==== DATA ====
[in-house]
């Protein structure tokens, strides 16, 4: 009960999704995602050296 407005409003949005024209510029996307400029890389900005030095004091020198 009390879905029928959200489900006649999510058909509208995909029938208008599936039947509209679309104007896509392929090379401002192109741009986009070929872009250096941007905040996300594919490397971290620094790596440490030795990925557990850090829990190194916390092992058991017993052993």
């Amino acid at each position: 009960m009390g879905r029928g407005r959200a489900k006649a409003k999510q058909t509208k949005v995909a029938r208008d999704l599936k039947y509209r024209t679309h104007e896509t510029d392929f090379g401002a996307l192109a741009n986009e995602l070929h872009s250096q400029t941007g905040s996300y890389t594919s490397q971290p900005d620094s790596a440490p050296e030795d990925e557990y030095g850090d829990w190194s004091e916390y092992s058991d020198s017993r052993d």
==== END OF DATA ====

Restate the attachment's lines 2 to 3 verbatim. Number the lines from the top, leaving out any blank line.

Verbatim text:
């Protein structure tokens, strides 16, 4: 009960999704995602050296 407005409003949005024209510029996307400029890389900005030095004091020198 009390879905029928959200489900006649999510058909509208995909029938208008599936039947509209679309104007896509392929090379401002192109741009986009070929872009250096941007905040996300594919490397971290620094790596440490030795990925557990850090829990190194916390092992058991017993052993």
């Amino acid at each position: 009960m009390g879905r029928g407005r959200a489900k006649a409003k999510q058909t509208k949005v995909a029938r208008d999704l599936k039947y509209r024209t679309h104007e896509t510029d392929f090379g401002a996307l192109a741009n986009e995602l070929h872009s250096q400029t941007g905040s996300y890389t594919s490397q971290p900005d620094s790596a440490p050296e030795d990925e557990y030095g850090d829990w190194s004091e916390y092992s058991d020198s017993r052993d």